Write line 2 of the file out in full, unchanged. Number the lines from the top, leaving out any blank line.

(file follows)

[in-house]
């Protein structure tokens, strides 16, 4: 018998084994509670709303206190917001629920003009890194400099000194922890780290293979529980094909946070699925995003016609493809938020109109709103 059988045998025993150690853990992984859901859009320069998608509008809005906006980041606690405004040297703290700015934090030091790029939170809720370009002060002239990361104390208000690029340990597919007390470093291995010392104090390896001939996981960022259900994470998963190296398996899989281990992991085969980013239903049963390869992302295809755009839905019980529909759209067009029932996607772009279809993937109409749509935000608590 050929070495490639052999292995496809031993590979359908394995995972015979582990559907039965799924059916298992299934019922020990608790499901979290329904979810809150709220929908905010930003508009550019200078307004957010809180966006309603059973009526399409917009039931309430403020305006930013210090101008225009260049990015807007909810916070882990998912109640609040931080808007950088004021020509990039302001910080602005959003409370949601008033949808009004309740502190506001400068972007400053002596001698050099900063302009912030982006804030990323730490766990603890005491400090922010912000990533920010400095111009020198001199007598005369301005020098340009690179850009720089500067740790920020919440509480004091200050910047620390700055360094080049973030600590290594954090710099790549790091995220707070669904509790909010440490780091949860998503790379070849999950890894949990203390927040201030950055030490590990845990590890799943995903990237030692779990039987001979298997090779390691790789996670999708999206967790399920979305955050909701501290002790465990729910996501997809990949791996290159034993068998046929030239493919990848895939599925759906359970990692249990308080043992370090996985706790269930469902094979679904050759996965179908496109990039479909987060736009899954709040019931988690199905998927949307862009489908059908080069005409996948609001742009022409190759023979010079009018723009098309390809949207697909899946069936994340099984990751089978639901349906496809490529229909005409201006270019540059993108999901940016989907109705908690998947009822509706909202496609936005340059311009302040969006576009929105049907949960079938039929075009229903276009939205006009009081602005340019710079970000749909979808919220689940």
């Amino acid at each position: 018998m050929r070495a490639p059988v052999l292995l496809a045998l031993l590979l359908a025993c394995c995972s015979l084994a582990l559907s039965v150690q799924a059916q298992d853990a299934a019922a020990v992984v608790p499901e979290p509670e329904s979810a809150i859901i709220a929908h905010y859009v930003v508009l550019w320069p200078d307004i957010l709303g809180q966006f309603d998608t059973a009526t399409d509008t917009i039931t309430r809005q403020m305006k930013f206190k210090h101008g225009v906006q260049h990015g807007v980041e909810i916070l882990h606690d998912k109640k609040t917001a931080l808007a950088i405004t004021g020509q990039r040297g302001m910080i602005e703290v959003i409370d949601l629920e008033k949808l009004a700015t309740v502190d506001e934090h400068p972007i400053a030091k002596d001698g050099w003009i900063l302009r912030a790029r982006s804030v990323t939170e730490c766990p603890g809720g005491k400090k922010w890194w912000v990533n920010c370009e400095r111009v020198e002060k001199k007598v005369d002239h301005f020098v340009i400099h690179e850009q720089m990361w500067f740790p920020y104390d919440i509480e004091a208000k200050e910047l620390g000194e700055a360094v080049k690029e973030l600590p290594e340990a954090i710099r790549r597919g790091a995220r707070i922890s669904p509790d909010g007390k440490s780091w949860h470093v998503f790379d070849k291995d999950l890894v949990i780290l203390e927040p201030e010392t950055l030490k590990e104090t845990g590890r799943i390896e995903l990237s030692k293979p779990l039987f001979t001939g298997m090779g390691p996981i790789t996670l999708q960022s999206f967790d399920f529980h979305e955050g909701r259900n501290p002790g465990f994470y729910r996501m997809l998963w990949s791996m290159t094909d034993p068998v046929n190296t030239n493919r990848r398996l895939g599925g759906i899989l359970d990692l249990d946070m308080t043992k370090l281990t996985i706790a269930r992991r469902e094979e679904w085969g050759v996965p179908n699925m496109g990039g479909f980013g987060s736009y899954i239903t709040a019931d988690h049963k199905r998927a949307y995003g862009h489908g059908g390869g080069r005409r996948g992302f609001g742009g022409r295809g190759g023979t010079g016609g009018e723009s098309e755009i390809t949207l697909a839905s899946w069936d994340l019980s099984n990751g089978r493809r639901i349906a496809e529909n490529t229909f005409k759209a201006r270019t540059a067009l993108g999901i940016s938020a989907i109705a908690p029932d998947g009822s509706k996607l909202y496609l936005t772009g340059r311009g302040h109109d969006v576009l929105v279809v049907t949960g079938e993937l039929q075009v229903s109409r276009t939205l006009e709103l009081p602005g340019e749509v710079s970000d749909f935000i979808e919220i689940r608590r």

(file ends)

């Protein structure tokens, strides 16, 4: 018998084994509670709303206190917001629920003009890194400099000194922890780290293979529980094909946070699925995003016609493809938020109109709103 059988045998025993150690853990992984859901859009320069998608509008809005906006980041606690405004040297703290700015934090030091790029939170809720370009002060002239990361104390208000690029340990597919007390470093291995010392104090390896001939996981960022259900994470998963190296398996899989281990992991085969980013239903049963390869992302295809755009839905019980529909759209067009029932996607772009279809993937109409749509935000608590 050929070495490639052999292995496809031993590979359908394995995972015979582990559907039965799924059916298992299934019922020990608790499901979290329904979810809150709220929908905010930003508009550019200078307004957010809180966006309603059973009526399409917009039931309430403020305006930013210090101008225009260049990015807007909810916070882990998912109640609040931080808007950088004021020509990039302001910080602005959003409370949601008033949808009004309740502190506001400068972007400053002596001698050099900063302009912030982006804030990323730490766990603890005491400090922010912000990533920010400095111009020198001199007598005369301005020098340009690179850009720089500067740790920020919440509480004091200050910047620390700055360094080049973030600590290594954090710099790549790091995220707070669904509790909010440490780091949860998503790379070849999950890894949990203390927040201030950055030490590990845990590890799943995903990237030692779990039987001979298997090779390691790789996670999708999206967790399920979305955050909701501290002790465990729910996501997809990949791996290159034993068998046929030239493919990848895939599925759906359970990692249990308080043992370090996985706790269930469902094979679904050759996965179908496109990039479909987060736009899954709040019931988690199905998927949307862009489908059908080069005409996948609001742009022409190759023979010079009018723009098309390809949207697909899946069936994340099984990751089978639901349906496809490529229909005409201006270019540059993108999901940016989907109705908690998947009822509706909202496609936005340059311009302040969006576009929105049907949960079938039929075009229903276009939205006009009081602005340019710079970000749909979808919220689940």